It’s not easy caring for a loved one with breast cancer who lives more than an hour away. As a long-distance caregiver, you might feel unsure about how to best help, worried about the future, or guilty that you can’t assist more with your loved one’s day-to-day care.
“It’s hard enough to deal with all the unknowns that go along with a breast cancer diagnosis, such as not knowing how your loved one will respond to treatment. But when you don’t live nearby, you may feel even more helpless,” says Veronica Cardenas, Ph.D., a licensed clinical psychologist who is part of the Patient and Family Support Services team at Moores Cancer Center at UC San Diego Health.
In this guest blog post, Dr. Cardenas shares eight tips on how to take an active, meaningful role in caring for your loved one when you don’t live nearby:
1. Talk with your loved one about how you can help
First, you should directly ask the person you’re caring for, “How can I be most helpful?” It can cause friction when caregivers make assumptions. Some of the things you can offer to do when you don’t live nearby include:
- Calling in during doctor visits to take notes and ask questions
- Handling insurance forms, medical records, and household bills
- Finding out who you can contact on your loved one’s medical team to get advice quickly or after hours. Some cancer centers have a 24/7 hotline staffed by nurses, or an online patient portal for messaging.
- Helping out financially or setting up a GoFundMe page to raise money for medical and living expenses
- Asking the hospital social work team about resources for in-home supportive care and assisting with setting that up if your loved one needs it
- Using websites such as CaringBridge and Lotsa Helping Hands to send updates to family and friends about how your loved one is doing, and to have them sign up to help with tasks such as preparing meals, providing rides to medical appointments, or stopping by to visit
Also, it’s good for people to keep doing activities they enjoy during cancer treatment. You could suggest to your loved one that you watch the same movie, listen to the same album, or read the same book and then talk about it together. If you share a hobby — such as knitting, photography, or watercolor painting — you could each work on a project and share your progress. Those can be good ways to connect from a distance.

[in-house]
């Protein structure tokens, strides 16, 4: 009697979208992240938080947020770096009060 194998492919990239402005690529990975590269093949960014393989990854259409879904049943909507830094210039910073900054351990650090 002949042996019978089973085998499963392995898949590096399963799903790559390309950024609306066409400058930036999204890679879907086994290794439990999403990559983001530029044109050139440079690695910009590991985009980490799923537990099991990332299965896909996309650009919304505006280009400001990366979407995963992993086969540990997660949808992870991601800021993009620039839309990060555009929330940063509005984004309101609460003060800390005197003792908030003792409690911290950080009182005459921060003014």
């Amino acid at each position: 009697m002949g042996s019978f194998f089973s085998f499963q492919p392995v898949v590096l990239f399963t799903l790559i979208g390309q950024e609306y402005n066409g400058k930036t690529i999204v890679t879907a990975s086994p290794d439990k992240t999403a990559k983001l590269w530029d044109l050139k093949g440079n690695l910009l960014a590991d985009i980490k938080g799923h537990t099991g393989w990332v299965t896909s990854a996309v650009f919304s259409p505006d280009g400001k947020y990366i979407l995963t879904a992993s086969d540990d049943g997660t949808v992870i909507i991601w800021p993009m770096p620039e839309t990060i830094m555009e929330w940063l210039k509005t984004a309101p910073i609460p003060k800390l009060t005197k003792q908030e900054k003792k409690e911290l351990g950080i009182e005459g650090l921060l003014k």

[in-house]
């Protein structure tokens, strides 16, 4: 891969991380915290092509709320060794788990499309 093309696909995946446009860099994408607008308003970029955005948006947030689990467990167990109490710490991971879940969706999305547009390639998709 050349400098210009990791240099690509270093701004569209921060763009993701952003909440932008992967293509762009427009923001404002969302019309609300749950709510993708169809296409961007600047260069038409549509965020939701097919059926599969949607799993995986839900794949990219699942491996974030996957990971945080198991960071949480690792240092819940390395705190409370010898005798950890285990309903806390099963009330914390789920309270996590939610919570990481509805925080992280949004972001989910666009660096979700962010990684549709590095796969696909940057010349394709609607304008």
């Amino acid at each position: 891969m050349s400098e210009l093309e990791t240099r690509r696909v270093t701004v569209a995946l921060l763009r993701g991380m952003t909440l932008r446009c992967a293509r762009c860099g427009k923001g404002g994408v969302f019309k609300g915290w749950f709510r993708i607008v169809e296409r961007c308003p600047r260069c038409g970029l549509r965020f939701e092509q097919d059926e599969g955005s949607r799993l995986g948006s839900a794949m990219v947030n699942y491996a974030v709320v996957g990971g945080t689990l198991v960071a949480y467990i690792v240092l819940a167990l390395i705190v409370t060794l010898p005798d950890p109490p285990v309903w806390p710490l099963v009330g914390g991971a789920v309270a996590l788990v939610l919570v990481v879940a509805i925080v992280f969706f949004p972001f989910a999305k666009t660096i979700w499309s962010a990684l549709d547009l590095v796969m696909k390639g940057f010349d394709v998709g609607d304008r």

2. Learn about your loved one’s condition
Take the time to learn about your loved one’s individual diagnosis and treatment plan. That way, you’ll be better prepared to talk with your loved one’s medical team if you need to and you’ll know what to expect. For instance, it may be helpful to learn in advance about potential side effects that can develop if your loved one is going to have chemotherapy or radiation and what you could do to help them feel better. At the same time, though, you shouldn’t assume your loved one will experience any particular side effects or complications. Each person has a unique experience with treatment.
3. Make the most of your visits
It makes sense to visit during the times when your loved one needs more hands-on help, such as when they’re recovering from surgery or receiving chemotherapy treatments. They may not have the energy to do the things they normally do, and you can support them by providing rides, cooking meals, picking up prescriptions, and assisting with domestic chores. Notice if a task needs to get done, and then offer to take it on. If your loved one is feeling tired and overwhelmed, it helps to generate ideas. For instance, offer ideas of what you can make for dinner. And keep in mind that just being physically present in the room can have a lot of value for your loved one, even when you’re not doing much of anything.
From the beginning, be clear on your objective for the visit. Patients tell me that they sometimes feel their loved ones want to treat a visit like a vacation. Typically, the patient doesn’t want to feel like they have to “host” and tend to you. That just makes things harder for them.
If someone else is taking care of the patient locally full-time, give that person a break when you visit. Ask that person what they normally do, and then offer to take over those tasks for a few days. Give that person a chance to recharge so they won’t get burned out.
4. Stay in touch
Set a time each day or week for phone calls or video chats with your loved one so you can ask how they’re doing. Don’t take offense if your loved one doesn’t always feel like talking about their condition or treatment and sometimes prefers to talk about something else.